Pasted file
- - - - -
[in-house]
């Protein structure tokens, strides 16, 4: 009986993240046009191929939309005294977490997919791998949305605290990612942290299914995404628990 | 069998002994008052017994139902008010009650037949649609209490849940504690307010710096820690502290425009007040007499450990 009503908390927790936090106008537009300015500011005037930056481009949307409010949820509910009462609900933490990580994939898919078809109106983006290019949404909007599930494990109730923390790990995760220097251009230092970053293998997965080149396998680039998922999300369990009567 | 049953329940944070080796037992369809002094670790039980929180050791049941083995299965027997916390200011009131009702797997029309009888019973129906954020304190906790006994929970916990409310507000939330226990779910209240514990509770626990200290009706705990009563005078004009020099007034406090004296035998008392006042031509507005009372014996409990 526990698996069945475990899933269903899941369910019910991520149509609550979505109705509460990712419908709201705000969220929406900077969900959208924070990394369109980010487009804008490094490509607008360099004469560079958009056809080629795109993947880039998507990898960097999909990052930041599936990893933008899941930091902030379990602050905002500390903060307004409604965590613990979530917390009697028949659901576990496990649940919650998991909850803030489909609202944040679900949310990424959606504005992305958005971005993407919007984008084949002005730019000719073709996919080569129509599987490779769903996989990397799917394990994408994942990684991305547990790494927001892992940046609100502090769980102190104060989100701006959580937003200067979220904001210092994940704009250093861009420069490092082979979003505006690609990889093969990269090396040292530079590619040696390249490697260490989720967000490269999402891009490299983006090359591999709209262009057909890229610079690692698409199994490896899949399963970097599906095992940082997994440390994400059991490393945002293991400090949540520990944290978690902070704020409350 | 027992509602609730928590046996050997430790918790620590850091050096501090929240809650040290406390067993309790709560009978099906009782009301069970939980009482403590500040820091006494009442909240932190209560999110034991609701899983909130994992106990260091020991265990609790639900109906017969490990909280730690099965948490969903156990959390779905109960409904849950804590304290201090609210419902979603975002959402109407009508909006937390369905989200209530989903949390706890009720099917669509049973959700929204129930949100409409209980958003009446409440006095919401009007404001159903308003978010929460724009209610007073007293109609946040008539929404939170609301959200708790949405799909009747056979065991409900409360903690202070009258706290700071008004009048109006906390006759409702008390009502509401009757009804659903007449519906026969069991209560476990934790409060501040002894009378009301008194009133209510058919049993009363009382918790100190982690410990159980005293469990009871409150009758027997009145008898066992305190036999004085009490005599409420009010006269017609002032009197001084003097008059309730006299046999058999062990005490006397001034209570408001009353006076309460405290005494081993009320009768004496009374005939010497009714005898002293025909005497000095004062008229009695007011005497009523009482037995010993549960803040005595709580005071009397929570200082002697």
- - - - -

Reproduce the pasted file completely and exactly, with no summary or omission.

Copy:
[in-house]
């Protein structure tokens, strides 16, 4: 009986993240046009191929939309005294977490997919791998949305605290990612942290299914995404628990 | 069998002994008052017994139902008010009650037949649609209490849940504690307010710096820690502290425009007040007499450990 009503908390927790936090106008537009300015500011005037930056481009949307409010949820509910009462609900933490990580994939898919078809109106983006290019949404909007599930494990109730923390790990995760220097251009230092970053293998997965080149396998680039998922999300369990009567 | 049953329940944070080796037992369809002094670790039980929180050791049941083995299965027997916390200011009131009702797997029309009888019973129906954020304190906790006994929970916990409310507000939330226990779910209240514990509770626990200290009706705990009563005078004009020099007034406090004296035998008392006042031509507005009372014996409990 526990698996069945475990899933269903899941369910019910991520149509609550979505109705509460990712419908709201705000969220929406900077969900959208924070990394369109980010487009804008490094490509607008360099004469560079958009056809080629795109993947880039998507990898960097999909990052930041599936990893933008899941930091902030379990602050905002500390903060307004409604965590613990979530917390009697028949659901576990496990649940919650998991909850803030489909609202944040679900949310990424959606504005992305958005971005993407919007984008084949002005730019000719073709996919080569129509599987490779769903996989990397799917394990994408994942990684991305547990790494927001892992940046609100502090769980102190104060989100701006959580937003200067979220904001210092994940704009250093861009420069490092082979979003505006690609990889093969990269090396040292530079590619040696390249490697260490989720967000490269999402891009490299983006090359591999709209262009057909890229610079690692698409199994490896899949399963970097599906095992940082997994440390994400059991490393945002293991400090949540520990944290978690902070704020409350 | 027992509602609730928590046996050997430790918790620590850091050096501090929240809650040290406390067993309790709560009978099906009782009301069970939980009482403590500040820091006494009442909240932190209560999110034991609701899983909130994992106990260091020991265990609790639900109906017969490990909280730690099965948490969903156990959390779905109960409904849950804590304290201090609210419902979603975002959402109407009508909006937390369905989200209530989903949390706890009720099917669509049973959700929204129930949100409409209980958003009446409440006095919401009007404001159903308003978010929460724009209610007073007293109609946040008539929404939170609301959200708790949405799909009747056979065991409900409360903690202070009258706290700071008004009048109006906390006759409702008390009502509401009757009804659903007449519906026969069991209560476990934790409060501040002894009378009301008194009133209510058919049993009363009382918790100190982690410990159980005293469990009871409150009758027997009145008898066992305190036999004085009490005599409420009010006269017609002032009197001084003097008059309730006299046999058999062990005490006397001034209570408001009353006076309460405290005494081993009320009768004496009374005939010497009714005898002293025909005497000095004062008229009695007011005497009523009482037995010993549960803040005595709580005071009397929570200082002697």